Facebook CEO Mark Zuckerberg, once again, denied reports claiming fake news spread on the News Feed led to the victory of Donald Trump in the US Presidential elections. “After the election, many people are asking whether fake news contributed to the result, and what our responsibility is to prevent fake news from spreading. These are very important questions and I care deeply about getting them right. I want to do my best to explain what we know here,” Zuckerberg wrote in a Facebook post.
The Facebook CEO explained a very small amount (about 1 per cent) of what users see on their News Feed is fake news and overall, this makes it extremely unlikely that hoaxes changed the outcome of this election.
“That said, we don’t want any hoaxes on Facebook,” Zuckerberg wrote. “We have already launched work enabling our community to flag hoaxes and fake news, and there is more we can do here. We have made progress, and we will continue to work on this to improve further,” he added.
Facebook is facing criticism after some media said the company didn’t do enough to suppress fake articles against the Clinton campaign and allowed fake, pro-Trump stories to keep getting shared, re-shared on the website. Zuckerberg had earlier denied that Facebook could have predicted Trump will win or that it knew about how influential he was with his supporters. He had also said it was wrong to assume that people would vote or not vote for a candidate simply because of something they said on social media.
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The Facebook CEO was also not convinced by the idea that they didn’t filter out enough fake stories, which affected the election outcome. “When it comes to News Feed ranking we are very transparent, and every time we make a change we tell people what we’re doing. The idea that fake news on Facebook, which is a very small amount of the content, influenced the election in any way I think is a pretty crazy idea,” he said.
Zuckerberg said, “Most importantly, we gave tens of millions of people tools to share billions of posts and reactions about the US Presidential election.” Read his full post here:
I want to share some thoughts on Facebook and the election.
Our goal is to give every person a voice. We believe deeply in people. Assuming that people understand what is important in their lives and that they can express those views has driven not only our community, but democracy overall. Sometimes when people use their voice though, they say things that seem wrong and they support people you disagree with.
After the election, many people are asking whether fake news contributed to the result, and what our responsibility is to prevent fake news from spreading. These are very important questions and I care deeply about getting them right. I want to do my best to explain what we know here.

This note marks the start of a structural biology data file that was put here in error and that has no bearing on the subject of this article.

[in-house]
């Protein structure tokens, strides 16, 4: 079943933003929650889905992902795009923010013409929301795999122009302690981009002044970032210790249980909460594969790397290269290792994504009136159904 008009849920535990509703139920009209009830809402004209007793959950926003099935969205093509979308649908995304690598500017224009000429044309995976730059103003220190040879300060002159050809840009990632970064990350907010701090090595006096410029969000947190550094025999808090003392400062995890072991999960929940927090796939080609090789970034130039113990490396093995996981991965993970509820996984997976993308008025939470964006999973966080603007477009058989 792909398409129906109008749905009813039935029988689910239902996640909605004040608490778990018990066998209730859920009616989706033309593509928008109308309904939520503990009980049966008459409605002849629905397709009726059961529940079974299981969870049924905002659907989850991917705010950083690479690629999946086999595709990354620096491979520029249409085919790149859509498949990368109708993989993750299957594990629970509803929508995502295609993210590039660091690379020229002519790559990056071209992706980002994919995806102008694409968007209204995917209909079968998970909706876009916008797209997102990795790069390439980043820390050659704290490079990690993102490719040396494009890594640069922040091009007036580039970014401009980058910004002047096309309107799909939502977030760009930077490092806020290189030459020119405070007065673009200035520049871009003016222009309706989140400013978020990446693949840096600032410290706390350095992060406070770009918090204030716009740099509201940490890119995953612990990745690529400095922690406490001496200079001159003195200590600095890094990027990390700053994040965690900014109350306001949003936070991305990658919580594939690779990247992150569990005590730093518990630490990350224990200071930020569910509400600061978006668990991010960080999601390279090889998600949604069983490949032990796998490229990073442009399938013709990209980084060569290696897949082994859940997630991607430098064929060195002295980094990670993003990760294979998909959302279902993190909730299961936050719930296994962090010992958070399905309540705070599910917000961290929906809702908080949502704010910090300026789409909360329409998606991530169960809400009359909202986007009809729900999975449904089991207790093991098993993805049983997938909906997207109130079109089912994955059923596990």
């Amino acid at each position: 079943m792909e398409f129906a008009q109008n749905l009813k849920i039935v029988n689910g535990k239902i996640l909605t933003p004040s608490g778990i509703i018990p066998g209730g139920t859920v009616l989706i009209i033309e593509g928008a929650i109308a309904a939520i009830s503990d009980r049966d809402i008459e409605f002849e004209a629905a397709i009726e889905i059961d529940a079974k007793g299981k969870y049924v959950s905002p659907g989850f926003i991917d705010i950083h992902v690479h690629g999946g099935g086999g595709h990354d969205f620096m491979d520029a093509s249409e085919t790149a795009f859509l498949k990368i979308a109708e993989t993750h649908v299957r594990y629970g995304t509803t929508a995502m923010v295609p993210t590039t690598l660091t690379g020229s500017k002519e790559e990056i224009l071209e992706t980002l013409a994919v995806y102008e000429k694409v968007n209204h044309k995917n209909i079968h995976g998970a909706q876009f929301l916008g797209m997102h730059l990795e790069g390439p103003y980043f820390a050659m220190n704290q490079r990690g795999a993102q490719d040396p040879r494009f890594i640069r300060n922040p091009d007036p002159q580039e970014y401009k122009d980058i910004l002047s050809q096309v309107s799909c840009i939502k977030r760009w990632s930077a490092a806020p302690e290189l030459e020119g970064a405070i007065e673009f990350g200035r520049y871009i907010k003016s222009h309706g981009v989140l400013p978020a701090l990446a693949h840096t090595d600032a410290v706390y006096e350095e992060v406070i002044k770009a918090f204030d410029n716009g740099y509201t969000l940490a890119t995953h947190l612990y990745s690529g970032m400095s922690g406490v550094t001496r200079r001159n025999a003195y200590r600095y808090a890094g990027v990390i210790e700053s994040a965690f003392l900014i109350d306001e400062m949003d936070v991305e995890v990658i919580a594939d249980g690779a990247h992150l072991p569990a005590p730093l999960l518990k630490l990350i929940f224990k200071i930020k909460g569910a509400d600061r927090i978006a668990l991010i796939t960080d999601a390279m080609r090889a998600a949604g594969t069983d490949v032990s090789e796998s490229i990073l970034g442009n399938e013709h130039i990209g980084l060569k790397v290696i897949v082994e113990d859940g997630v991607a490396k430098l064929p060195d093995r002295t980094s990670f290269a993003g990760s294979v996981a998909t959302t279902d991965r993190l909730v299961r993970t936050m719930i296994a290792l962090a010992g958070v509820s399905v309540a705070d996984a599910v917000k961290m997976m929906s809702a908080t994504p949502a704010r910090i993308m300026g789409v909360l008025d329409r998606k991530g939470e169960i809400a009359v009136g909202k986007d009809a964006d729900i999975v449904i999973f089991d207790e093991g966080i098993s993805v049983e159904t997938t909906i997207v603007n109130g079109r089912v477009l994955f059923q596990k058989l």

Of all the content on Facebook, more than 99% of what people see is authentic. Only a very small amount is fake news and hoaxes. The hoaxes that do exist are not limited to one partisan view, or even to politics. Overall, this makes it extremely unlikely hoaxes changed the outcome of this election in one direction or the other.
That said, we don’t want any hoaxes on Facebook. Our goal is to show people the content they will find most meaningful, and people want accurate news. We have already launched work enabling our community to flag hoaxes and fake news, and there is more we can do here. We have made progress, and we will continue to work on this to improve further.
This is an area where I believe we must proceed very carefully though. Identifying the “truth” is complicated. While some hoaxes can be completely debunked, a greater amount of content, including from mainstream sources, often gets the basic idea right but some details wrong or omitted. An even greater volume of stories express an opinion that many will disagree with and flag as incorrect even when factual. I am confident we can find ways for our community to tell us what content is most meaningful, but I believe we must be extremely cautious about becoming arbiters of truth ourselves.
As we continue our research, we are committed to always updating you on how News Feed evolves. We hope to have more to share soon, although this work often takes longer than we’d like in order to confirm changes we make won’t introduce unintended side effects or bias into the system. If you’re interested in following our updates, I encourage you to follow our News Feed FYI here: http://bit.ly/2frNWo2.
Overall, I am proud of our role giving people a voice in this election. We helped more than 2 million people register to vote, and based on our estimates we got a similar number of people to vote who might have stayed home otherwise. We helped millions of people connect with candidates so they could hear from them directly and be better informed. Most importantly, we gave tens of millions of people tools to share billions of posts and reactions about this election. A lot of that dialog may not have happened without Facebook.
This has been a historic election and it has been very painful for many people. Still, I think it’s important to try to understand the perspective of people on the other side. In my experience, people are good, and even if you may not feel that way today, believing in people leads to better results over the long term.